Bingham Centre for Rule of Law
Murray Hunt is the Director of the Bingham Centre for the Rule of Law.
He has a lifelong interest in the ways and means by which the values a society considers fundamental attain and keep a special normative status, how that special status can be reconciled with a commitment to representative democracy, and how to get practitioners and theorists to talk to each other about these questions so that practice is informed by theory, and theory informed by practice.
From 2004 to 2017, Murray was Legal Adviser to the Joint Committee on Human Rights in the UK Parliament, a role which involved him scrutinising all Government legislation for human rights compatibility and all Government responses to human rights judgments by courts, as well as keeping the effectiveness of the UK’s human rights machinery under review. Before that, he was a practising barrister in London between 1992 and 2004, with a wide-ranging practice in public law and human rights which involved frequent appearances in the UK’s higher courts and the European Court of Human Rights.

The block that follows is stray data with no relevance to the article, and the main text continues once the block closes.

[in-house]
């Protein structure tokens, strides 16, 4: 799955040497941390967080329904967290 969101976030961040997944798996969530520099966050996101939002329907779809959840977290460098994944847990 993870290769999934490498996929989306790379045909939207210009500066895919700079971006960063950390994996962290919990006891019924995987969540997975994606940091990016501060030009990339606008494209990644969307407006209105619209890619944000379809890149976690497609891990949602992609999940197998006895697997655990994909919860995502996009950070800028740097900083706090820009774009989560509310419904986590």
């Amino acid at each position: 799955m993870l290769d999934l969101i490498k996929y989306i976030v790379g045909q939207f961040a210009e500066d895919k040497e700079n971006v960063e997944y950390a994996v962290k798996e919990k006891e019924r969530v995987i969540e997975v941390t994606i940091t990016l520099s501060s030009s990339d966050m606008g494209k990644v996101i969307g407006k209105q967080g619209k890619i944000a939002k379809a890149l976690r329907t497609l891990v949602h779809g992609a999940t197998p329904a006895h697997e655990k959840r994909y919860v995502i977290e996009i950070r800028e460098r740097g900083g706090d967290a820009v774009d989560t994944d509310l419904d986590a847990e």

Murray is the UK’s alternate member of the Council of Europe’s Commission for Democracy Through Law (the Venice Commission). He is Legal Adviser to the All Party Parliamentary Group on the Rule of Law, for which the Bingham Centre provides the secretariat. Murray is also an Associate Member of Matrix, which, with a number of like-minded barristers, he helped to set up in 2000. He is also a Bencher of the Middle Temple.
Murray is a Visiting Professor in the Law Faculty at the University of Oxford, where he gives an annual seminar course on the role of parliaments in the international and national systems for the protection of human rights. Since 2011 he has been the Principal Investigator on the Parliaments, Rule of Law and Human Rights research project, funded by the Arts and Humanities Research Council. One of the purposes of the project is to build the international consensus necessary to underpin some internationally agreed principles on Parliaments and Human Rights. In 2018 a set of draft Principles was considered by the UN Human Rights Council.
Murray was educated at Oxford (BA 1987 and BCL 1988) and Harvard Law School (LLM 1990). He is the author or co-editor of a number of publications, including Using Human Rights Law in English Courts (1997) and Parliaments and Human Rights: Redressing the Democratic Deficit (2015).
Murray lives in Oxford with his family, which includes a recently qualified primary school teacher and two football-mad teenage boys who keep him human, if not sane.